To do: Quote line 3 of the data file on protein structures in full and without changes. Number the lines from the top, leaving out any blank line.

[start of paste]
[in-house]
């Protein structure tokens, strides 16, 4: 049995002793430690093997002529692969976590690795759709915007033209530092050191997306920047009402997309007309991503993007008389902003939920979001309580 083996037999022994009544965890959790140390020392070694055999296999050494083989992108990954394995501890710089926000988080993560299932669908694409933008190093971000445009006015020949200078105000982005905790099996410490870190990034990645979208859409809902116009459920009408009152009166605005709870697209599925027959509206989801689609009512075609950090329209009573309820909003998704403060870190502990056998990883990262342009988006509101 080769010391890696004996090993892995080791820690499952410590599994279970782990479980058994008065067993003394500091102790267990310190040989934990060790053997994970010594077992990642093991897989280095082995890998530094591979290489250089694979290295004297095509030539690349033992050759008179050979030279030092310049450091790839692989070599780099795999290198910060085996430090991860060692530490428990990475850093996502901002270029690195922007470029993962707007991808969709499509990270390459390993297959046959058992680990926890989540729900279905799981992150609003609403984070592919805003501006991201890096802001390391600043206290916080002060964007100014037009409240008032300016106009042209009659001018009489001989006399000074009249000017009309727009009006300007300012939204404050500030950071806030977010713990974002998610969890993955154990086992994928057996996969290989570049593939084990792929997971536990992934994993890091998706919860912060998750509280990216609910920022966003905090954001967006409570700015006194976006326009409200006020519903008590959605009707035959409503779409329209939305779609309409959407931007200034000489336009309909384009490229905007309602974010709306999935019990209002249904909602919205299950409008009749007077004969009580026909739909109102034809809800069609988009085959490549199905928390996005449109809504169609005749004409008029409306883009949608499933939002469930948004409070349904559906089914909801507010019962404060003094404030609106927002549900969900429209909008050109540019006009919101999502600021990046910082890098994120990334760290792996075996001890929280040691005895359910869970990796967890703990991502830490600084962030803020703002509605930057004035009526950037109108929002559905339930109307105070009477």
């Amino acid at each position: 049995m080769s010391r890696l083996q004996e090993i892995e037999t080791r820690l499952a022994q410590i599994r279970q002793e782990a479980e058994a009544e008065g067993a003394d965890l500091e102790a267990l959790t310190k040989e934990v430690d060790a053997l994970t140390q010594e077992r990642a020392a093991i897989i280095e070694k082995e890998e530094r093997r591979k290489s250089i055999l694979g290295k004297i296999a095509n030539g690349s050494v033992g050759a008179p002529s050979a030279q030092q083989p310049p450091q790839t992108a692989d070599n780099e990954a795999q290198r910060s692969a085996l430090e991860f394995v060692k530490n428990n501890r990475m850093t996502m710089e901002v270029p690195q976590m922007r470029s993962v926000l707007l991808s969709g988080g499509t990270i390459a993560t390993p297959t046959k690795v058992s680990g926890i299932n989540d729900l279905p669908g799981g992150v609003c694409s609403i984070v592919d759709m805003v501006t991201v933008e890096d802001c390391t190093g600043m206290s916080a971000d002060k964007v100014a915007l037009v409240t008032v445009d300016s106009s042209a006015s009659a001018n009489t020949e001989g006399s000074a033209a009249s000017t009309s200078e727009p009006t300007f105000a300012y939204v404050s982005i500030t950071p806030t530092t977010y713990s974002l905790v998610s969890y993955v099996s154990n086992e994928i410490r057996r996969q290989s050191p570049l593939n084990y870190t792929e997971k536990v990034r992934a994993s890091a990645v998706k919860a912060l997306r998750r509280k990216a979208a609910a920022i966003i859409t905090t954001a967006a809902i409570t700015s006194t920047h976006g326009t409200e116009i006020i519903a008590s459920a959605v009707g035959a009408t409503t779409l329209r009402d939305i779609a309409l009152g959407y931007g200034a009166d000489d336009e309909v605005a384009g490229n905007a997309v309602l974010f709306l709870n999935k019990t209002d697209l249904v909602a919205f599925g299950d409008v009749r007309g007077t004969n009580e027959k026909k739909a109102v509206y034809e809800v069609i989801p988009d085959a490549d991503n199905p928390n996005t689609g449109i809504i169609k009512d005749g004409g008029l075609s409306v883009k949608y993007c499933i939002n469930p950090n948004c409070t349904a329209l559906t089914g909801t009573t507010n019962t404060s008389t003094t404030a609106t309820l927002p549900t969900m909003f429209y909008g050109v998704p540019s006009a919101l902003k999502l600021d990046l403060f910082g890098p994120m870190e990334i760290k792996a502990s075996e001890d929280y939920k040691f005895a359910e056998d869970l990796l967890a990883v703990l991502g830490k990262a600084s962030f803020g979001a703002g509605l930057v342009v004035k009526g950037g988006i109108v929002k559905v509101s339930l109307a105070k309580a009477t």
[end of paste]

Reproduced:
């Amino acid at each position: 049995m080769s010391r890696l083996q004996e090993i892995e037999t080791r820690l499952a022994q410590i599994r279970q002793e782990a479980e058994a009544e008065g067993a003394d965890l500091e102790a267990l959790t310190k040989e934990v430690d060790a053997l994970t140390q010594e077992r990642a020392a093991i897989i280095e070694k082995e890998e530094r093997r591979k290489s250089i055999l694979g290295k004297i296999a095509n030539g690349s050494v033992g050759a008179p002529s050979a030279q030092q083989p310049p450091q790839t992108a692989d070599n780099e990954a795999q290198r910060s692969a085996l430090e991860f394995v060692k530490n428990n501890r990475m850093t996502m710089e901002v270029p690195q976590m922007r470029s993962v926000l707007l991808s969709g988080g499509t990270i390459a993560t390993p297959t046959k690795v058992s680990g926890i299932n989540d729900l279905p669908g799981g992150v609003c694409s609403i984070v592919d759709m805003v501006t991201v933008e890096d802001c390391t190093g600043m206290s916080a971000d002060k964007v100014a915007l037009v409240t008032v445009d300016s106009s042209a006015s009659a001018n009489t020949e001989g006399s000074a033209a009249s000017t009309s200078e727009p009006t300007f105000a300012y939204v404050s982005i500030t950071p806030t530092t977010y713990s974002l905790v998610s969890y993955v099996s154990n086992e994928i410490r057996r996969q290989s050191p570049l593939n084990y870190t792929e997971k536990v990034r992934a994993s890091a990645v998706k919860a912060l997306r998750r509280k990216a979208a609910a920022i966003i859409t905090t954001a967006a809902i409570t700015s006194t920047h976006g326009t409200e116009i006020i519903a008590s459920a959605v009707g035959a009408t409503t779409l329209r009402d939305i779609a309409l009152g959407y931007g200034a009166d000489d336009e309909v605005a384009g490229n905007a997309v309602l974010f709306l709870n999935k019990t209002d697209l249904v909602a919205f599925g299950d409008v009749r007309g007077t004969n009580e027959k026909k739909a109102v509206y034809e809800v069609i989801p988009d085959a490549d991503n199905p928390n996005t689609g449109i809504i169609k009512d005749g004409g008029l075609s409306v883009k949608y993007c499933i939002n469930p950090n948004c409070t349904a329209l559906t089914g909801t009573t507010n019962t404060s008389t003094t404030a609106t309820l927002p549900t969900m909003f429209y909008g050109v998704p540019s006009a919101l902003k999502l600021d990046l403060f910082g890098p994120m870190e990334i760290k792996a502990s075996e001890d929280y939920k040691f005895a359910e056998d869970l990796l967890a990883v703990l991502g830490k990262a600084s962030f803020g979001a703002g509605l930057v342009v004035k009526g950037g988006i109108v929002k559905v509101s339930l109307a105070k309580a009477t």